First of all, JC calls upon good 'ole Big Tony Leung--a world class dramatic actor who has proven himself repeatedly over the years--as his side kick. And it works very well. They have good on-screen chemistry. Tony even does some nice action sequence work; and, as usual, is great at making fun of himself. JC getting Big Tony to come along for the ride adds a huge dose of credibility to this film.

Second, there seems to be a limit on the number of hams in the film. Hams have plagued most of JC's international films since the early 90's. But fortunately, all of the actors in this film are good, and all the performances are believeable. And I believe this stems from all characters in the movie speaking Chinese--including the voluptuous Mallika Sherawat--who, I might add, in no way hams it a la the ghastly Michelle Ferre of "Who am I" infamy. In fact, the action sequence with her and JC is absolutely classic!

Thirdly, the perfectly gorgeous Korean actress Kim Hee-Sun as the primary (and typically underaged) love interest of JC is atypically believeable. The story that drives their getting together makes far more sense than other situations where JC "gets the girl" (Vivian Hsu, Shu Qi, et al.). Basically, one sees the events unfold and asks "how could she not fall for this guy"?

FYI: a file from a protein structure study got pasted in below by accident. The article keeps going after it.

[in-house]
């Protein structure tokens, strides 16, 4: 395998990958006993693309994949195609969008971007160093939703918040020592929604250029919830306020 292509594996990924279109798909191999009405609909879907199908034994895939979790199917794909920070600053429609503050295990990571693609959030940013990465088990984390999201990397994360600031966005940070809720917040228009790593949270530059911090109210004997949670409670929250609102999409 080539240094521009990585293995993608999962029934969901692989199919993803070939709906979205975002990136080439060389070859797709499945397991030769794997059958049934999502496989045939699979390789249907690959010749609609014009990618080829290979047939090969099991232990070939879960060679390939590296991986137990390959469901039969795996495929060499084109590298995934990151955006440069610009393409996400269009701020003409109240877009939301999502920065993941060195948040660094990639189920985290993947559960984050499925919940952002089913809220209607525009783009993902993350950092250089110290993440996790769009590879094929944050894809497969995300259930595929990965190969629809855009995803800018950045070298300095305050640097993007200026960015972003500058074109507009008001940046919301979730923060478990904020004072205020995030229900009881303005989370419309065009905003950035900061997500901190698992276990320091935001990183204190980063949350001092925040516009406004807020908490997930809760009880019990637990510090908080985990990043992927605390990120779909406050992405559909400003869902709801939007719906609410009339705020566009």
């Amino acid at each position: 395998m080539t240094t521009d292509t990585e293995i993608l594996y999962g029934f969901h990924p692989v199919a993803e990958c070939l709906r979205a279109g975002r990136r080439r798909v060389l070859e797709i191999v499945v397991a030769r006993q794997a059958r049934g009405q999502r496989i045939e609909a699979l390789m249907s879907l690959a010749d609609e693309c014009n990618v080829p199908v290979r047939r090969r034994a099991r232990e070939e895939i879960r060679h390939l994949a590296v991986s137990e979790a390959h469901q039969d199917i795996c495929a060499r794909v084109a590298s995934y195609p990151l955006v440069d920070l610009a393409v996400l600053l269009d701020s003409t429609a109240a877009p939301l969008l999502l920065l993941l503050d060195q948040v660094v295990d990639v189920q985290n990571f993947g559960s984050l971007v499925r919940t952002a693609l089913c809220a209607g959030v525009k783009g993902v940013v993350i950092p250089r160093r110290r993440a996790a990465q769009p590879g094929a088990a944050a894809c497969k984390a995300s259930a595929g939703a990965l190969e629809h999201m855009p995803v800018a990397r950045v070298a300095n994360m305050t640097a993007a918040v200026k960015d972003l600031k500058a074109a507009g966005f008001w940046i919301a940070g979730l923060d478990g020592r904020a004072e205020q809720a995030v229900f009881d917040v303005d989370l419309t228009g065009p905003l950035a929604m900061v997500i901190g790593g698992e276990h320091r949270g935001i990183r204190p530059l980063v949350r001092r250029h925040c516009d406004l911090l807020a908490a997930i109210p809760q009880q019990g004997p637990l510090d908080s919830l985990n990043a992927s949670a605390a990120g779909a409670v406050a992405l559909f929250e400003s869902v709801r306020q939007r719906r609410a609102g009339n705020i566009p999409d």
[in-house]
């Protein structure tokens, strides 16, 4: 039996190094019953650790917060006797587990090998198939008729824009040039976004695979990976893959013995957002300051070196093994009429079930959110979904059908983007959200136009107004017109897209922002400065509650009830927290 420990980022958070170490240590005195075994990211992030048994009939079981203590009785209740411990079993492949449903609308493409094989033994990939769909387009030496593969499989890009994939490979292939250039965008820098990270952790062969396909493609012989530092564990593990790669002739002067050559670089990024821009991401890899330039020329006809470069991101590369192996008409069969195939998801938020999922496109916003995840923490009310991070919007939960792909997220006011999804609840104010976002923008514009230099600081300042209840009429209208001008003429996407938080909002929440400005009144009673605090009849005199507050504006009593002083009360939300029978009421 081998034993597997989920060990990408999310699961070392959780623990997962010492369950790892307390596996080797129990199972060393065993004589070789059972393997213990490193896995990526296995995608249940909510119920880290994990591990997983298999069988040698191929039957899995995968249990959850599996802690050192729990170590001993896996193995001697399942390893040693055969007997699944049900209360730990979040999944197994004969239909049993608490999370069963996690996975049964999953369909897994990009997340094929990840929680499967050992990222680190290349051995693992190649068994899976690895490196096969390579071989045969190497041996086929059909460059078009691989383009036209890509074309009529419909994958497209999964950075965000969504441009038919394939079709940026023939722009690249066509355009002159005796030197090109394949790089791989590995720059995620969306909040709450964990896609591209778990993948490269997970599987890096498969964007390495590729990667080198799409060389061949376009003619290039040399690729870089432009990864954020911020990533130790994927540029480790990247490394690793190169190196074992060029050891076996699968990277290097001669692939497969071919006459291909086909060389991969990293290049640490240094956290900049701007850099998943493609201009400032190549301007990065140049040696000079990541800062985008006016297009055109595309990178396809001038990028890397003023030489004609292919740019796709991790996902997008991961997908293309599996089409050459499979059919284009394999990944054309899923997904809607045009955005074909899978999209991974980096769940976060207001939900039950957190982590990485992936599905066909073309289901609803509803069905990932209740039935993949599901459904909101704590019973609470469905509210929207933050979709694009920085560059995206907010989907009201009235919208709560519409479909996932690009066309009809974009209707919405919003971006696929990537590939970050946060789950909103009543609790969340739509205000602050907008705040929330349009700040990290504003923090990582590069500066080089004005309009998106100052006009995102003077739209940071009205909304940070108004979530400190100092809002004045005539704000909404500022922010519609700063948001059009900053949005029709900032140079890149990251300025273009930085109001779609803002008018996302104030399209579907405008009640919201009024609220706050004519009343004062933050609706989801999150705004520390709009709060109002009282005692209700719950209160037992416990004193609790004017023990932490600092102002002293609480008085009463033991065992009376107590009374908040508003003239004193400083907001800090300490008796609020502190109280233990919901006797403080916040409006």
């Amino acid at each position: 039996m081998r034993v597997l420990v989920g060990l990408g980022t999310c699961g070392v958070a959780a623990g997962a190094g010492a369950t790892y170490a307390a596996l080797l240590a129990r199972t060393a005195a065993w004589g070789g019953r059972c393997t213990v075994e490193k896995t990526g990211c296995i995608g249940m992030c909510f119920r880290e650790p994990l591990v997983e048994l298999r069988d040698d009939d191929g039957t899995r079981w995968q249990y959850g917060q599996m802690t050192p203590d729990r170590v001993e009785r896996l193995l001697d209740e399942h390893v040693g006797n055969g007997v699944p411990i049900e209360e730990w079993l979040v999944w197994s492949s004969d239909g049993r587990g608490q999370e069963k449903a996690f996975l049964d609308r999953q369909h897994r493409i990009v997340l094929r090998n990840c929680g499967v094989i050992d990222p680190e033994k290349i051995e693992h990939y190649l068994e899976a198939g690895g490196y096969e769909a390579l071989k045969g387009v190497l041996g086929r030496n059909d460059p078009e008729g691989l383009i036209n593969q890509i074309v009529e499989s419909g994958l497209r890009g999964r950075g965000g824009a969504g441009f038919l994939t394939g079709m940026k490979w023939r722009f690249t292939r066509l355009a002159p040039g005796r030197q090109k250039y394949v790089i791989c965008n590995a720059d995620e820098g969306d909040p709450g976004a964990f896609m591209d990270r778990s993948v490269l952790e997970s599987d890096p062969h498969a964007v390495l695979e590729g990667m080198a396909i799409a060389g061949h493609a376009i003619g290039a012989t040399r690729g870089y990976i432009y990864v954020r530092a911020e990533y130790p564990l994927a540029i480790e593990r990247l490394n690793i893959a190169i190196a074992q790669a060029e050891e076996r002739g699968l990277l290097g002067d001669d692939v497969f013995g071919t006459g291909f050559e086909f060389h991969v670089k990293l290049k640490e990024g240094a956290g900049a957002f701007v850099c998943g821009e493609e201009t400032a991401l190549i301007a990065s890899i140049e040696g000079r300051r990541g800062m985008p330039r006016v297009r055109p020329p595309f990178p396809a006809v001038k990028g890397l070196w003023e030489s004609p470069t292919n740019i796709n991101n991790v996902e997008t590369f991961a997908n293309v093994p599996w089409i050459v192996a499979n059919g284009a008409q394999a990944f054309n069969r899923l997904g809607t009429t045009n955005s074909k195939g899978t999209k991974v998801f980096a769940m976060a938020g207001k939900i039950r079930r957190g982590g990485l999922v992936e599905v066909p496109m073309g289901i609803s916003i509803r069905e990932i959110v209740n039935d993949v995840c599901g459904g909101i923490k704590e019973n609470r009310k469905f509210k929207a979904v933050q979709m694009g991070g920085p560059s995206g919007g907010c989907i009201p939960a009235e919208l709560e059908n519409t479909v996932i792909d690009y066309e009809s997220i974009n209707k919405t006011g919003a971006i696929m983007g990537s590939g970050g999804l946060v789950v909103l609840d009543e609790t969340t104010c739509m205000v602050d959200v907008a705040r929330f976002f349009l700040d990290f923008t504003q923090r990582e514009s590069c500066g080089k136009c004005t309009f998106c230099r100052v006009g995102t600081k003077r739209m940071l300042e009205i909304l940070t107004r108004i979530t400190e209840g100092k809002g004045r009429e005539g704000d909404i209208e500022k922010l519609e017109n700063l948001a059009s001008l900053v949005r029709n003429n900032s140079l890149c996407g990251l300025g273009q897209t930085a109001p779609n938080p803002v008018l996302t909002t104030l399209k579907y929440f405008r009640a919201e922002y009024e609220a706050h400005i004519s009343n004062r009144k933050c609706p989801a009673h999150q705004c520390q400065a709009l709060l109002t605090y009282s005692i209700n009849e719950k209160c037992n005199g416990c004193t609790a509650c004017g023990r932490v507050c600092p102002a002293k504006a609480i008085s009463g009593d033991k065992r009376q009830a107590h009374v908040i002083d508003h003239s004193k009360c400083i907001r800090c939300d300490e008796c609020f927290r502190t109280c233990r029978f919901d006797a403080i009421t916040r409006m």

Oh, and best of all? This is a period film--or rather has period elements. In fact, it's also Wuxia. Yes, JC in Wuxia! It's been a long time. But JC belongs in period films now more than ever...and here he plays a heroic general assigned to protect a princess! And he plays it to the nines in a role probably more serious and believeable than any he has ever played!

Of course the film's romanticism is way over the top. But for Wuxia fans, this is not only completely acceptable, but de rigeur...and, in fact, the point at which this film reaches heights of true greatness is in the epic Wuxia battle and romance scenes where JC plays the uber-hero general in a way that he hasn't done in decades...and I might also add that he somewhat becomes the uber-hero that he truly is in real life to Chinese, and Chinese cinema fans. To see JC in a period era where he really lets loose almost makes me weep, it is so fun to watch. In fact, JC becomes old school Ti Lung for a sequence in what could be homage to a Chang Cheh bloodbath, as JC nearly defeats an entire army and dies to the thoroughly despicible enemy general well played by the great Yu Rongguang (who also was born to play in period/Wuxia films).

The story that holds everything together, and frames the Wuxia sequences, is not altogether bad, but someone certainly needs to get in and do some editing to make it more cohesive. The ending could be a bit better as well. The trademark of a JC film throwing everything in but the kitchen sink is thoroughly evident here.